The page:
My Fair Lady Gives Musicals a Bad Name

     Musicals have always been one of my favorite types of movies. I have always loved singing and other aspects of music, so musicals are always very interesting to me. I can remember watching The Sound of Music for the first time and absolutely falling in love with that film. Oklahoma, Grease, and even Disney films that have songs written into their scripts, are all favorites of mine. That is why I was so surprised to discover, after viewing the 1964 musical, My Fair Lady, which was directed by George Cukor and based on George Bernard Shaw's 1913 Pygmalion, that I thought this movie would have been much better without the music.

     I really liked everything about this film, from the actors to the costumes to the scenery. I just felt that the songs were annoying because they were so long. This movie would have been substantially improved and would have held my attention better if the songs had been shorter or even not included in the film at all.

     I did enjoy some of the songs, so completely cutting them out of the film probably would not be the best solution. Taking at least a minute or two off of the redundant lyrics would have made a considerable difference. I mean, how many times did we really need to hear Mr. Doolittle (Stanley Holloway) declare that he's getting married in the morning?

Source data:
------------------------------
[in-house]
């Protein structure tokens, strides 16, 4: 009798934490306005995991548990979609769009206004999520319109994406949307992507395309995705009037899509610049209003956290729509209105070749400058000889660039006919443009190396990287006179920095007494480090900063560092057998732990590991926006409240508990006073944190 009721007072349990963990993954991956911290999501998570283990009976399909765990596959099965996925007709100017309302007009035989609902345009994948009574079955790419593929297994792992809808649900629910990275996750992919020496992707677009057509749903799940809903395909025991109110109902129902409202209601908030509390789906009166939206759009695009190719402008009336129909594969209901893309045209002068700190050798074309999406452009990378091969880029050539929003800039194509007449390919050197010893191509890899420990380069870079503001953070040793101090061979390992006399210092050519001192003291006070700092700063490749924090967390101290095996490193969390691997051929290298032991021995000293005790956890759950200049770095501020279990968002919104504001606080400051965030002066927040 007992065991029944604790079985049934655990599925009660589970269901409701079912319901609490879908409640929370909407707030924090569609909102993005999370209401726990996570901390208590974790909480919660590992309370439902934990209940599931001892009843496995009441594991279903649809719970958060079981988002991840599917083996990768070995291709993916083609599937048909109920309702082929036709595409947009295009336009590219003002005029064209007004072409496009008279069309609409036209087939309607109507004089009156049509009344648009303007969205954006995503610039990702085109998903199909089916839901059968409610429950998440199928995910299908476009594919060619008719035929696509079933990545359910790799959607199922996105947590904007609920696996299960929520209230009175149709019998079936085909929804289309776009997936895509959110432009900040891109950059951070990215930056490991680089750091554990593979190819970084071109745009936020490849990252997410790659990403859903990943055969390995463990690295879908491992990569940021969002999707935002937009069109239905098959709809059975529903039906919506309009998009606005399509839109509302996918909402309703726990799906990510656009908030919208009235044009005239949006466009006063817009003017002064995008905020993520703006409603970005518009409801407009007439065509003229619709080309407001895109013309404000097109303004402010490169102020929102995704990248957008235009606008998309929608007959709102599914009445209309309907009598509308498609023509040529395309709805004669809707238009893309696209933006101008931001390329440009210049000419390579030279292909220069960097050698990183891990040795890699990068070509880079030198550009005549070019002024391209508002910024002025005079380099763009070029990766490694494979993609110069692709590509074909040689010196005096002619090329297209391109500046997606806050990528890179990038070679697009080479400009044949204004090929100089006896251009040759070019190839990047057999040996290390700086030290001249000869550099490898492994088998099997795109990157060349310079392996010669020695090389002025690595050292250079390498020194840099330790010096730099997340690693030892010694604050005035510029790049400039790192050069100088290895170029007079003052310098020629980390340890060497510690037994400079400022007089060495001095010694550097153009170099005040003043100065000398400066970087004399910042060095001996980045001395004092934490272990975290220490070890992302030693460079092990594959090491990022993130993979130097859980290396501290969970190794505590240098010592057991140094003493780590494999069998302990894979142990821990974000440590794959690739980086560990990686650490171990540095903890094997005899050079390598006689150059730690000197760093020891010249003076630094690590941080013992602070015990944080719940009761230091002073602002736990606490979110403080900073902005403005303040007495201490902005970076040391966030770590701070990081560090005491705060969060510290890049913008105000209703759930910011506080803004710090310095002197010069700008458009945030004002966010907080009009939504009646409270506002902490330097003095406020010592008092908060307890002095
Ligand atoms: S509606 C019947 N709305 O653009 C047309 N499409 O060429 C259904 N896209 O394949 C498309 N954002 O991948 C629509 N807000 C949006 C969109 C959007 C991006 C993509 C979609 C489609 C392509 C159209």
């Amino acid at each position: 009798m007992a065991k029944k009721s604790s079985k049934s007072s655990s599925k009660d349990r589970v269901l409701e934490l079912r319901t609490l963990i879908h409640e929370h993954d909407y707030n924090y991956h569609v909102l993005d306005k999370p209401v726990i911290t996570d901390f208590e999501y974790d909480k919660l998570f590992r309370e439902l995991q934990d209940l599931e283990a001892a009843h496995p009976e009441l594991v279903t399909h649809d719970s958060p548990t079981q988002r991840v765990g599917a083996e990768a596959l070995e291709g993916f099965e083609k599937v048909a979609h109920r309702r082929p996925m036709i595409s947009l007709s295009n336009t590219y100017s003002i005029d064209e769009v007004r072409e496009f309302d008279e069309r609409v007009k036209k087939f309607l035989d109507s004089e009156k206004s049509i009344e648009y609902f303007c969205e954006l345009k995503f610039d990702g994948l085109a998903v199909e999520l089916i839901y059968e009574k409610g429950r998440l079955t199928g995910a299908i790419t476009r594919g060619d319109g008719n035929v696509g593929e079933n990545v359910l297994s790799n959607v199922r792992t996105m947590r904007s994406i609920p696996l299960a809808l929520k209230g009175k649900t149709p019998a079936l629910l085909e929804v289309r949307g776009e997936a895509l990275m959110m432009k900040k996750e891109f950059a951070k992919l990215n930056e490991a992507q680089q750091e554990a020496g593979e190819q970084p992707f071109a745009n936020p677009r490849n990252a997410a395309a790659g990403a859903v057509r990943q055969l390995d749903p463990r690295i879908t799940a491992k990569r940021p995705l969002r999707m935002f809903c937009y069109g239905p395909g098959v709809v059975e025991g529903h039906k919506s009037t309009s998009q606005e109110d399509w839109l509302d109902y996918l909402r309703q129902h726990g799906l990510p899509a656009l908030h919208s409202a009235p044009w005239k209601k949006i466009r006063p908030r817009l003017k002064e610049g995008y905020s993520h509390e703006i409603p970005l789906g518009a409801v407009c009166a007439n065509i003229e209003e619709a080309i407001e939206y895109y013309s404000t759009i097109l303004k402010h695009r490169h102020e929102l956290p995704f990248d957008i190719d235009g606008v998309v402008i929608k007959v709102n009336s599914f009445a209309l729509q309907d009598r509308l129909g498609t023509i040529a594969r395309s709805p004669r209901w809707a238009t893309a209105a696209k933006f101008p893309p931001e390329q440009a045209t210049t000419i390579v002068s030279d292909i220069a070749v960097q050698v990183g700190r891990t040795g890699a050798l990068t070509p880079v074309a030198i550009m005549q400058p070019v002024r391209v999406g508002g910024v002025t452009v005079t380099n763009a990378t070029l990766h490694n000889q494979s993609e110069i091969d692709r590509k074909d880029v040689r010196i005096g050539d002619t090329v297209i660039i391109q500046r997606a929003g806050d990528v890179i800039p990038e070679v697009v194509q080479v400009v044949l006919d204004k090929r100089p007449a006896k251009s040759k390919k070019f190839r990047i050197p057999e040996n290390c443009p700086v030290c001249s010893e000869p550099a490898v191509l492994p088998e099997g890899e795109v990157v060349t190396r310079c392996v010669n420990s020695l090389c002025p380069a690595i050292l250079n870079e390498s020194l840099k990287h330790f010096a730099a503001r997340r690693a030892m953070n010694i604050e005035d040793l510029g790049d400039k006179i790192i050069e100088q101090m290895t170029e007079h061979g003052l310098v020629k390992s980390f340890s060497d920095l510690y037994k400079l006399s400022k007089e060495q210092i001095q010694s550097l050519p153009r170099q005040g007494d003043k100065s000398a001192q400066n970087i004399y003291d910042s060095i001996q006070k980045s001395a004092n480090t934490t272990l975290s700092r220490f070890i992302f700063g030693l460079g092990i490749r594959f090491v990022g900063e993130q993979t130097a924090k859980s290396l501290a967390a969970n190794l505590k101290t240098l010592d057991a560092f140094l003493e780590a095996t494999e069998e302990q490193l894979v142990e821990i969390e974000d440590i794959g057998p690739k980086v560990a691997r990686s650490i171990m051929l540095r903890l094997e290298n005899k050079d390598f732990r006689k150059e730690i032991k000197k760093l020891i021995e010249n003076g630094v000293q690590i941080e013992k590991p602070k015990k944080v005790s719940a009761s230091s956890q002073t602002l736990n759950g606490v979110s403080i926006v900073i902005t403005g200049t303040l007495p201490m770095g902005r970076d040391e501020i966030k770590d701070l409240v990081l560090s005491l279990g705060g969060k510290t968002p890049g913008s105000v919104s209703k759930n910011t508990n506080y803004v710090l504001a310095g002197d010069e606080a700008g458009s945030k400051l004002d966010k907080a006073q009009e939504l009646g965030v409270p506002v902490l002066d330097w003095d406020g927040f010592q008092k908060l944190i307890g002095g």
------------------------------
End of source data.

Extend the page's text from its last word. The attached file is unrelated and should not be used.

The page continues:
The actors in this film did do a good job performing these songs, even though the songs were too long. Actually, Mr. Doolittle's character was my favorite character in this musical. He did a great job dancing around the bar and in the streets during his songs. It was not his fault the songs he had to perform dragged on forever.

     This film helped me understand why many people cannot stand musicals at all. If this had been my first experience with a musical, then I would probably have formed a hatred for them as well. I hope that, with a little bit of luck, the musicals I see in the future, will not be as long and drawn-out as this one was.

Regina Clark

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